As the powerbrokers of Australian rugby - Wallaby David Pocock, national coach Ewen McKenzie and ARU boss Bill Pulver - placed the Bingham Cup in a cabinet alongside the code's prized silverware, Sydney Convicts player Patrick Walsh wondered if the old timers were turning in their graves.

''There's two women's trophies there - and now there's going to be a gay rugby trophy,'' the halfback thought. ''They'd be thinking, 'Bloody women and poofs - what's the world coming to?' ''

The answer is that, by some measures, rugby is coming to a place of openness, backed widely in principle - and soon to be formalised - by the ARU's Inclusion Policy, which Pulver said would try to stamp out ''all forms of discrimination and homophobia from our game''.

''We want to make sure that any individual - whether they're players, supporters, coaches or administrators - feels safe, welcome and included, regardless of race, gender or sexuality,'' the chief executive said, before promising the ARU's ''full resources'' for the Bingham Cup tournament, otherwise known as the Gay Rugby World Cup, to be held in Australia next year.

As supportive as the ARU is, the fact there is a gay rugby movement at all may be symptomatic of the problem. And, Pocock believes, rugby is not alone in having plenty of work to do. Asked if Australian professional sport was now an environment in which a player could comfortably come out, Pocock said: ''You'd like to say it is, but if you look at the statistics, it clearly isn't. I don't know of anyone playing any of the contact football codes in Australia who's openly out. But statistically, there has to be some.''

No one has the right to tell an athlete to declare their sexuality, Pocock said. ''But I think it's up to the different codes to make their sport an inclusive environment, an environment where people feel they can be themselves and it won't be held against them.''

Walsh, who has played for the Convicts for three years, kept his sexuality quiet at his old club for fear it would be held against him.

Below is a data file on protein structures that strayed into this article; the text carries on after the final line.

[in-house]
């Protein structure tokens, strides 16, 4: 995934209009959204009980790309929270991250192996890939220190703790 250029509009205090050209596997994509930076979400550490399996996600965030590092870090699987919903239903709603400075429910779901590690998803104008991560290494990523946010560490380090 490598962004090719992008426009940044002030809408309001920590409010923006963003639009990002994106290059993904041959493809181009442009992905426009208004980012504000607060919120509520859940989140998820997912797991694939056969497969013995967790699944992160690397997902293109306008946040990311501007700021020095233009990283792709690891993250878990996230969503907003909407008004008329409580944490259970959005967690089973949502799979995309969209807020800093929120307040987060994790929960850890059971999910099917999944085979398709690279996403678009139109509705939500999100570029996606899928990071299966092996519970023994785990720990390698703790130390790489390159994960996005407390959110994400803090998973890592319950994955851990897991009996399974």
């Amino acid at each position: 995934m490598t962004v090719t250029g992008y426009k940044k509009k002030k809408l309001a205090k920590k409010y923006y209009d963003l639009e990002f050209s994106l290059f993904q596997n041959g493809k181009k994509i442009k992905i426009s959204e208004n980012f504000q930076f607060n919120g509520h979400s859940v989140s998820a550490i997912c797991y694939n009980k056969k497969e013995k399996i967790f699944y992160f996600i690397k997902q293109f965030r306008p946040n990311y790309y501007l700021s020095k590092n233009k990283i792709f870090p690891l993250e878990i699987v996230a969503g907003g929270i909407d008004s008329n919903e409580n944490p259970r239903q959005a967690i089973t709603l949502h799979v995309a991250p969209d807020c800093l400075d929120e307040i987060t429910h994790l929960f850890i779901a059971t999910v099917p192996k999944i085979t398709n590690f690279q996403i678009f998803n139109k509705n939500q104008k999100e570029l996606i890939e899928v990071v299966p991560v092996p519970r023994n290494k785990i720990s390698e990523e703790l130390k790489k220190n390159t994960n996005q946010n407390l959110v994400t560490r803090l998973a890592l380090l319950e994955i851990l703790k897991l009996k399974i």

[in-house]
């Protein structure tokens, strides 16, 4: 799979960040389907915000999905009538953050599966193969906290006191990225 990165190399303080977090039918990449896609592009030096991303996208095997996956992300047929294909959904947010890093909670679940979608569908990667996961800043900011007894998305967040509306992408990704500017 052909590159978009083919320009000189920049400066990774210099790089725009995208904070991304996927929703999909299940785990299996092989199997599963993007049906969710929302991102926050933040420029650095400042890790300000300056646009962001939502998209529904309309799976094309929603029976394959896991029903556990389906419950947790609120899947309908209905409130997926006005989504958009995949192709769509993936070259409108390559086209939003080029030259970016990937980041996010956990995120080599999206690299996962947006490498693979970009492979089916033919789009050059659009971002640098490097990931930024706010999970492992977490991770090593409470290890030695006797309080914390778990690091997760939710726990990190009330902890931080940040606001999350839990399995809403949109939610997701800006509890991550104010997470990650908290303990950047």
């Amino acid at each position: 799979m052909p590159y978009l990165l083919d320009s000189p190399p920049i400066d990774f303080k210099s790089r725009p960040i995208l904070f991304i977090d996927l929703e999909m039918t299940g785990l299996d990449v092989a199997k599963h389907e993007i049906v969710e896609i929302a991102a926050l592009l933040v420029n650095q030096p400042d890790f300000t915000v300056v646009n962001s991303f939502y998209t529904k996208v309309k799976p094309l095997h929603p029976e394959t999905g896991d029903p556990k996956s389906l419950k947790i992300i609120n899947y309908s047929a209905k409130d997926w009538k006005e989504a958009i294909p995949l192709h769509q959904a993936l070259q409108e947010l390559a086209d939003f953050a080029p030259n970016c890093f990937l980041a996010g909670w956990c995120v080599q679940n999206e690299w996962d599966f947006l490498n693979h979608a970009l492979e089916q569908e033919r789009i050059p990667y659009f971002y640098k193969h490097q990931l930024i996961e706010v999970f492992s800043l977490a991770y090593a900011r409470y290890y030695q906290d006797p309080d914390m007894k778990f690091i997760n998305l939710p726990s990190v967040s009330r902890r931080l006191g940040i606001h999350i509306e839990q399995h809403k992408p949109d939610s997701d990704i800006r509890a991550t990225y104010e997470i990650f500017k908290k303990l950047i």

The 48-year-old spent years at Oakhill Old Boys and played a club-record 298 games. He never discussed his sexuality because ''the question was never asked''.

But when a colleague who had recently stopped playing for the club said he was gay, Walsh was surprised by the response of some of his former teammates and glad he had not come out.

''The comments I heard were pretty shocking,'' he says. ''You stand there and listen to it and try to work out what's going on, whether some guys get in on it because they think it's funny or whatever. I just thought, 'Now I know what these guys are like.' ''

Walsh joined the Convicts, where it might be surprising to hear the environment is not all that different to his former club. ''I didn't say anything at my old club because you don't go to a rugby club to announce your sexuality, you go to play rugby,'' he says. ''It's the same at the Convicts. We have straight guys, gay guys - we don't really talk about sexuality.

If it's not an important topic, why have a club that identifies itself as gay? ''Because when you are being discriminated against, you can't feel part of a team,'' he says. ''When there are people talking behind your back, you're uncomfortable and not being treated equally. The thing about this team is that it doesn't matter what your sexuality is or how well you play - it's totally inclusive.''

Ultimately, therefore, genuine progress would mean no need for ''a gay team'', Walsh suggests. ''It's like the whole gay marriage thing,'' he says. ''In 20 years' time we'll look back and just go, 'Can you believe that even happened?' In 20 years' time gay rugby players will be totally accepted.''

Convicts founder Andrew Purchas echoed Walsh's sentiment. ''We didn't start the Sydney Convicts to make a political message or to change the world,'' he says. ''We started it only to provide people the opportunity to play the great game of rugby.''